Sunday, November 23, 2008

Federalization formality

The Commonwealth Utilities Corporation agreed to review and approval of many of its actions by the federal Environmental Protection Agency under the terms of last week's stipulations.

Like it or not, that's federalization. Technically, it is only the formality described by CUC Executive Director Antonio S. Muna. The stipulations were negotiated months ago.

But, according to an EPA press release:
The orders were lodged with the U.S. District Court in the Commonwealth of Northern Mariana Islands simultaneously with the filing of a complaint by the U.S. Department of Justice to address violations of the Clean Water Act and Safe Drinking Water Act at facilities owned and operated by CUC. The orders will take effect when signed by the District Court judge following the conclusion of a 30-day public comment period.

When that happens, Stipulated Order Number One has minimum requirements for a number of positions, including future Executive Directors. Deadlines kick in: for hiring of qualified staff, for an organizational evaluation and reorganization plan (subject to review and alteration by EPA), for (approved) procurement procedures, Standard Operating Procedures, comprehensive training programs... you get the idea. Stipulated Order Number Two deals with oil handling.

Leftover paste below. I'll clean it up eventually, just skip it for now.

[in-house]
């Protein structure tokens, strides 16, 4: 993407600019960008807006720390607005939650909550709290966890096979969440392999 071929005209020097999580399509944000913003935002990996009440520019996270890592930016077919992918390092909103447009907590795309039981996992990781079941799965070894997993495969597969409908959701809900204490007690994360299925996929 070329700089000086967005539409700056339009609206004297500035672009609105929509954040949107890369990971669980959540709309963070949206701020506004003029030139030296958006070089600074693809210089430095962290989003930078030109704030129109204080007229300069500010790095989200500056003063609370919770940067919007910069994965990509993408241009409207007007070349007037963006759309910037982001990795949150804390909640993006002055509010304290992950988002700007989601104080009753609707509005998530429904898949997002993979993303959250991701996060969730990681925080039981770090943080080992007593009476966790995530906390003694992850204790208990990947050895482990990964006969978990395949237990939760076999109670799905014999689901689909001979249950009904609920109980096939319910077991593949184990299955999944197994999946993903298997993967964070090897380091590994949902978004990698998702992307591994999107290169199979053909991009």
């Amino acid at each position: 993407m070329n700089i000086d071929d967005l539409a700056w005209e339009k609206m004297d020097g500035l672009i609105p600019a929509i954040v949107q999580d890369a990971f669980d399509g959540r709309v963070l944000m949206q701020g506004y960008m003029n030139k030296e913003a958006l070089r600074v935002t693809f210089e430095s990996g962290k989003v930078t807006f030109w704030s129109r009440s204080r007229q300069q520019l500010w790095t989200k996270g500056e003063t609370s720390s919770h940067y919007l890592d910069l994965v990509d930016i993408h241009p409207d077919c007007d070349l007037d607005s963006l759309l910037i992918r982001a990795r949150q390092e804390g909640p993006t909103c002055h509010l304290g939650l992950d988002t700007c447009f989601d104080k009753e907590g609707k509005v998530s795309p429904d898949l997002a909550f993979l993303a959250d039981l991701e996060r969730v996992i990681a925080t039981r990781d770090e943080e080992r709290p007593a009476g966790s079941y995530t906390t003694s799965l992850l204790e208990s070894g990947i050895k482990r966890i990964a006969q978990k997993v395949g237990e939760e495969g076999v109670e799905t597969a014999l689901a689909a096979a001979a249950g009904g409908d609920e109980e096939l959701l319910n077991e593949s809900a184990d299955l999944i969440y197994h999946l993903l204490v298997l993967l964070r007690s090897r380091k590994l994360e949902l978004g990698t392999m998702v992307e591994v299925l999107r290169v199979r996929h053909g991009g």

It's only for wastewater, drinking water, oil storage, pipelines and spills. Basically, everything but the power plants. And it's bound to be expensive, within 180 days there is supposed to be :
A financial management plan which can generate sufficient revenues to cover drinking water and wastewater operations and compliance activities, planning and design of the proposed Village of Kagman wastewater treatment plant, the proper management of oil and used oil from the PP Facilities, oil spill prevention and response activities, as well as any other anticipated related expenses, including all existing debt and expected debt service and the build-up of a financial reserve, discussed more fully below, including the establishment of a rate structure to generate sufficient revenues, until development of the Final Financial Plan based on an approved Master Plan;

"In the past people wanted to hide from bad news," the Saipan Tribune quotes Gov. Benigno R. Fitial as saying. "We decided to fix the problem instead."

That's twenty years of catch-up in a short time, but this looks like it might work.

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